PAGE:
Parasha Inspiration – Shoftim

שֹֽׁפְטִ֣ים וְשֹֽׁטְרִ֗ים תִּתֶּן־לְךָ֙ בְּכָל־שְׁעָרֶ֔יךָ אֲשֶׁ֨ר יְהֹוָ֧ה אֱלֹהֶ֛יךָ נֹתֵ֥ן לְךָ֖ לִשְׁבָטֶ֑יךָ וְשָֽׁפְט֥וּ אֶת־הָעָ֖ם מִשְׁפַּט־צֶֽדֶק: לֹֽא־תַטֶּ֣ה מִשְׁפָּ֔ט לֹ֥א תַכִּ֖יר פָּנִ֑ים וְלֹֽא־תִקַּ֣ח שֹׁ֔חַד כִּ֣י הַשֹּׁ֗חַד יְעַוֵּר֙ עֵינֵ֣י חֲכָמִ֔ים וִֽיסַלֵּ֖ף דִּבְרֵ֥י צַדִּיקִֽם: צֶ֥דֶק צֶ֖דֶק תִּרְדֹּ֑ף לְמַ֤עַן תִּֽחְיֶה֙ וְיָֽרַשְׁתָּ֣ אֶת־הָאָ֔רֶץ אֲשֶׁר־יְהֹוָ֥ה אֱלֹהֶ֖יךָ נֹתֵ֥ן לָֽךְ:

You shall set up judges and law enforcement officials for yourself in all your cities that the Lord, your God, is giving you, for your tribes, and they shall judge the people [with] righteous judgment. You shall not pervert justice; you shall not show favoritism, and you shall not take a bribe, for bribery blinds the eyes of the wise and perverts just words. Justice, justice shall you pursue, that you may live and possess the land the Lord, your God, is giving you.

Devarim 16:18-20

This week’s Torah portion, Judges, instructs us to set up a system of police, law enforcement, and judges, law adjudication. There is a timely message here regarding funding the police rather than defunding the police, but that is for another time. Judges and law enforcement are to be set up and justice is not to be perverted.

There are two different words here that are both translated as justice. The Hebrew terms are actually quite different in meaning, even though both can be translated as justice. In verse 19, we see the word מִשְׁפָּ֔ט. Mishpat more literally means the execution of judgment. Whereas in verse 20, the term translated as justice is  צֶ֖דֶק. Tzedek means righteousness, which includes justice, but is not limited to justice. Justice is a term that is used in disputes between people. Righteousness is a term that not only includes the solution of disputes between people, it also includes the idea of acting according to Hashem’s instructions.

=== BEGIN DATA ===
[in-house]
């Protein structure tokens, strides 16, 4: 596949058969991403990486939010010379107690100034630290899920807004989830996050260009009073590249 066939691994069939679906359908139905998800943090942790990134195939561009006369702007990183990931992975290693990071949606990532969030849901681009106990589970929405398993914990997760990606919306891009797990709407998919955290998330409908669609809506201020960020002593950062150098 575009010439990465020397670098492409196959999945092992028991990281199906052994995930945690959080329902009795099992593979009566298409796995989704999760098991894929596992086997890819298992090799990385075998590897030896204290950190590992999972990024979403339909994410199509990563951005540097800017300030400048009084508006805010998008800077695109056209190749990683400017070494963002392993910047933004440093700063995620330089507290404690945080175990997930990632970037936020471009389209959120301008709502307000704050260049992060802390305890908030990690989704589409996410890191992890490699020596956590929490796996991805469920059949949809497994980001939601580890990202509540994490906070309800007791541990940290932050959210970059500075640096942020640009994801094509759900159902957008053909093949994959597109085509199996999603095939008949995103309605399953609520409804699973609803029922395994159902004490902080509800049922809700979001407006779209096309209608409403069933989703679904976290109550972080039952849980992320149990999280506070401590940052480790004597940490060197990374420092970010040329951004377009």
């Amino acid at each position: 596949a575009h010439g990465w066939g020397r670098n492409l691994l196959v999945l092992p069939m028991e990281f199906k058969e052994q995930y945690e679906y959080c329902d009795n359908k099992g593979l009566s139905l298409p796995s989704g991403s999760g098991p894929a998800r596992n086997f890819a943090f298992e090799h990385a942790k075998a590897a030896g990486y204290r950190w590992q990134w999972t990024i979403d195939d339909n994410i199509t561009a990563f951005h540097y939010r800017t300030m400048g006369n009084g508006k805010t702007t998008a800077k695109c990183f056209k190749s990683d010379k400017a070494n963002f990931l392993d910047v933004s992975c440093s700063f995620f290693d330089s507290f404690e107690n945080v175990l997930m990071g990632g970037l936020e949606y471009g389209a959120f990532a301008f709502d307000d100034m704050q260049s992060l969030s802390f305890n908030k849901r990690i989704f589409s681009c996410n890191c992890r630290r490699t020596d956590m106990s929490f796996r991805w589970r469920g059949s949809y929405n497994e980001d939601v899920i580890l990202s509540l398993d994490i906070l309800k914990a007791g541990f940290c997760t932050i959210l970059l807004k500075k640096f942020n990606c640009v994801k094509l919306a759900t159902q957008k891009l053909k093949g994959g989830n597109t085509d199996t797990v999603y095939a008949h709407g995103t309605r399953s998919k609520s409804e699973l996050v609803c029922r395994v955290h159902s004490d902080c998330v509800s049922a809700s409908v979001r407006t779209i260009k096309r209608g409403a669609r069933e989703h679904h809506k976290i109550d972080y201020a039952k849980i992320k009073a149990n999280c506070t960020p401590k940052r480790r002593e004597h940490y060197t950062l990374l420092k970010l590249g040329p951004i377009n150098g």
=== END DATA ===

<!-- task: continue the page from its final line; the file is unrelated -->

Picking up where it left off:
In other words, refraining from work on Shabbat would be considered righteousness, but it would not be considered justice. The juxtaposition of these terms in such close proximity within the Torah is instructive. We are told to select judges and law enforcement officers, and we are told, righteousness, righteousness, you shall pursue. This proximity shows us that the judges are not only to settle disputes between people, they are also to unify our understanding and performance of Hashem’s commandments. The judges are to interpret justice between people and righteousness of G-d’s commandments. In this way Israel can fulfill the mitzvah of performing Hashem’s mitzvot, together as a nation. Otherwise, each one of us could do what was right in our own eyes, that is, our own individual understanding of how to do the mitzvot. We are clearly instructed not to do this. Numbers 15:39 instructs us that we are not to follow after our own eyes and own heart. We are to select judges from among the people to settle disputes regarding Hashem’s mitzvot so that we may practice Hashem’s mitzvot together in righteousness. Shabbat shalom.

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Rabbi Steven Bernstein

Steve was born on Lag B’Omer in Ann Arbor, MI but was raised in Gainesville, FL. The son of two University of Florida professors, he excelled in the sciences in school. In addition to his normal academic studies, he pursued his Jewish education studying with many Rabbis and professors of Judaic Studies from the University including visiting Rabbis such as Abraham Joshua Heschel and Shlomo Carlebach.